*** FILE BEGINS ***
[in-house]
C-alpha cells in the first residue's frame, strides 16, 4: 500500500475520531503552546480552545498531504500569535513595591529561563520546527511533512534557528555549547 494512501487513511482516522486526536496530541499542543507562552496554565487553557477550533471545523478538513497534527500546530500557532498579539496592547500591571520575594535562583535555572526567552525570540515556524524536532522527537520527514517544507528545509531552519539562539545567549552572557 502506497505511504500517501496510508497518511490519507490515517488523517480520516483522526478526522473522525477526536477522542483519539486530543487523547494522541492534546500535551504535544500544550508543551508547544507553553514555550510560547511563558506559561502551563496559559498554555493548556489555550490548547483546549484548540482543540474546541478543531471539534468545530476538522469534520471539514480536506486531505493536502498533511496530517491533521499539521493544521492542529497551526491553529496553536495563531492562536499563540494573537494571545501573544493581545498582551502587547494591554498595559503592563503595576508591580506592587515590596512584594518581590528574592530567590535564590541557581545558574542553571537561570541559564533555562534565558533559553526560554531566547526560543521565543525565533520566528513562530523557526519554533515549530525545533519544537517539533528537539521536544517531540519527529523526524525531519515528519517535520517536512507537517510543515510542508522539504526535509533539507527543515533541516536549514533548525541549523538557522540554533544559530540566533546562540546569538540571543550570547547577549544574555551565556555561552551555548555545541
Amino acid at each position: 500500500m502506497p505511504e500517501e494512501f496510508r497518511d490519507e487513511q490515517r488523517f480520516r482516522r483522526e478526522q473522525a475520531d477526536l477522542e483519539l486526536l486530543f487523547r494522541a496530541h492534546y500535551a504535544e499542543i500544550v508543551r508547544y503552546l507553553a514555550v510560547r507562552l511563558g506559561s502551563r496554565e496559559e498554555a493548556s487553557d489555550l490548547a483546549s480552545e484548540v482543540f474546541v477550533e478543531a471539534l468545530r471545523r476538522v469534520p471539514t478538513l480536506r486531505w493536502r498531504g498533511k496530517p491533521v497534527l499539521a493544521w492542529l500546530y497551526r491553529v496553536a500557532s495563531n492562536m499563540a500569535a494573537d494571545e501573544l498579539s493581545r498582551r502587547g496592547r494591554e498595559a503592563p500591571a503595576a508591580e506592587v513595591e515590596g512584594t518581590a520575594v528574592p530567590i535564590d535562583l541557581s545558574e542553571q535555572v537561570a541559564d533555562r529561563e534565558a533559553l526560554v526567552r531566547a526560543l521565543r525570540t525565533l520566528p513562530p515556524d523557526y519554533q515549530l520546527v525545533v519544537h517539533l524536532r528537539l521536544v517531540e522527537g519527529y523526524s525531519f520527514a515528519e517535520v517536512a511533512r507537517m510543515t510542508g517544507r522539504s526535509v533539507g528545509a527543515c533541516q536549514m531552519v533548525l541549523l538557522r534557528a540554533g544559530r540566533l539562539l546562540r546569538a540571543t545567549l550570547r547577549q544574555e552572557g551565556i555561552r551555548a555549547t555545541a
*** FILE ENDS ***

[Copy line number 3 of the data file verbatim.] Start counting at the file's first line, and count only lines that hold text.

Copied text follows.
Amino acid at each position: 500500500m502506497p505511504e500517501e494512501f496510508r497518511d490519507e487513511q490515517r488523517f480520516r482516522r483522526e478526522q473522525a475520531d477526536l477522542e483519539l486526536l486530543f487523547r494522541a496530541h492534546y500535551a504535544e499542543i500544550v508543551r508547544y503552546l507553553a514555550v510560547r507562552l511563558g506559561s502551563r496554565e496559559e498554555a493548556s487553557d489555550l490548547a483546549s480552545e484548540v482543540f474546541v477550533e478543531a471539534l468545530r471545523r476538522v469534520p471539514t478538513l480536506r486531505w493536502r498531504g498533511k496530517p491533521v497534527l499539521a493544521w492542529l500546530y497551526r491553529v496553536a500557532s495563531n492562536m499563540a500569535a494573537d494571545e501573544l498579539s493581545r498582551r502587547g496592547r494591554e498595559a503592563p500591571a503595576a508591580e506592587v513595591e515590596g512584594t518581590a520575594v528574592p530567590i535564590d535562583l541557581s545558574e542553571q535555572v537561570a541559564d533555562r529561563e534565558a533559553l526560554v526567552r531566547a526560543l521565543r525570540t525565533l520566528p513562530p515556524d523557526y519554533q515549530l520546527v525545533v519544537h517539533l524536532r528537539l521536544v517531540e522527537g519527529y523526524s525531519f520527514a515528519e517535520v517536512a511533512r507537517m510543515t510542508g517544507r522539504s526535509v533539507g528545509a527543515c533541516q536549514m531552519v533548525l541549523l538557522r534557528a540554533g544559530r540566533l539562539l546562540r546569538a540571543t545567549l550570547r547577549q544574555e552572557g551565556i555561552r551555548a555549547t555545541a